The Navyâ€™s chief of operations has praised the work of Groton shipyard Electric Boat, and talked of the importance of maintaining the skilled workforce there, even as they drive down costs.
Admiral Gary Roughead toured the shipyard Thursday, taking in work to the latest Virginia class sub, the USS New Hampshire.Â The Admiral opened the valve to flood the graving dock where the boat is berthed, putting her in the water for the first time.Â He spoke of the importance of the recent funding that will see the yard sharing in production of two submarines per year in 2011.
"For me, getting to two boats a year is important for force levels.Â Because submarines are not a weapon of the Cold War as many people may think, submarines are very relevant today.Â They span the range of mission from the very high end of the most sophisticated levels of warfare to supporting operations in the war on terror."
Roughead said he was impressed with the efforts made by EB to bring down the cost of each submarine â€“ he wants to see the final cost at two billion dollars per boat â€“ down from two and a half billion it cost to build the USS Hawaii, the most recent sub to be commissioned.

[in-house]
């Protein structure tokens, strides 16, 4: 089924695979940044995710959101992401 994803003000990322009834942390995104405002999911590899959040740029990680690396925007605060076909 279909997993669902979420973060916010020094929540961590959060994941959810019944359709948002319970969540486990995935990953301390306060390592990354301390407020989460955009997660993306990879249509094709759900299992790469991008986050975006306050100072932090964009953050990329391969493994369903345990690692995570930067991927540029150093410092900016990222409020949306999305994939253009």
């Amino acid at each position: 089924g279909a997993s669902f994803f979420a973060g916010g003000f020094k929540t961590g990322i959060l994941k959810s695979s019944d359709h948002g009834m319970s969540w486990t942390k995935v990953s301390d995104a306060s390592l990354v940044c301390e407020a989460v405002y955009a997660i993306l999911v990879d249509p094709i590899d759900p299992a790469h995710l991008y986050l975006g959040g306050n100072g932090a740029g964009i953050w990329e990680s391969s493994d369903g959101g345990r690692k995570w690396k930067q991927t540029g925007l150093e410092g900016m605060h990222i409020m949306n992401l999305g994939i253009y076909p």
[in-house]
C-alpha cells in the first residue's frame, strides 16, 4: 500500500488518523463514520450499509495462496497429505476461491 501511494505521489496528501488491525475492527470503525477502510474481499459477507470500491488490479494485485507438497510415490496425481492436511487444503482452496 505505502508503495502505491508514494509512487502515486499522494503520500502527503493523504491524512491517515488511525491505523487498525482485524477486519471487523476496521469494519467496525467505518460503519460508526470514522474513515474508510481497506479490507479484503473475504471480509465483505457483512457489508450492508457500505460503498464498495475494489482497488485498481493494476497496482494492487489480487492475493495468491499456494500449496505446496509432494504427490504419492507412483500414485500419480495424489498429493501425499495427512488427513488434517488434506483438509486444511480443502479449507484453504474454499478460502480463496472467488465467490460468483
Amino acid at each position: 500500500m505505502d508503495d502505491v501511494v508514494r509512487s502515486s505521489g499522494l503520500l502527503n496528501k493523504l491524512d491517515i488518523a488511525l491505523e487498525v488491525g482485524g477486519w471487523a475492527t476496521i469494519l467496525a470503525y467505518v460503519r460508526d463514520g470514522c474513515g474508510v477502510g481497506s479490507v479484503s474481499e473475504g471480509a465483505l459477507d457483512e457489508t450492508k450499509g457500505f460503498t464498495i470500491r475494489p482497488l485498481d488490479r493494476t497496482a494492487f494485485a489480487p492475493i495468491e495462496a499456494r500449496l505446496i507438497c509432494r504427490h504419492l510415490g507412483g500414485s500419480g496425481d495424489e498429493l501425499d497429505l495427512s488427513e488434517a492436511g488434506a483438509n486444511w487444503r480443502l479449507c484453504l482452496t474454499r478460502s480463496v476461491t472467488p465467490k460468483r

"The ships that we buy are very expensive â€“ we can buy more if they are not as expensive, so the efforts that are being made to bring costs down are absolutely critical."
Electric Boat executives have said that the yard still faces uncertainty in the future for both its design team and its waterfront workforce in the years until 2011.Â It may end up relying on repair work to maintain skills at the yard, but Admiral Roughead was non-committal on the Navyâ€™s plans to send more maintenance work to the Connecticut yard, saying budgets have not yet been finalized.
Â Listen to the Admiral's entire press conferance.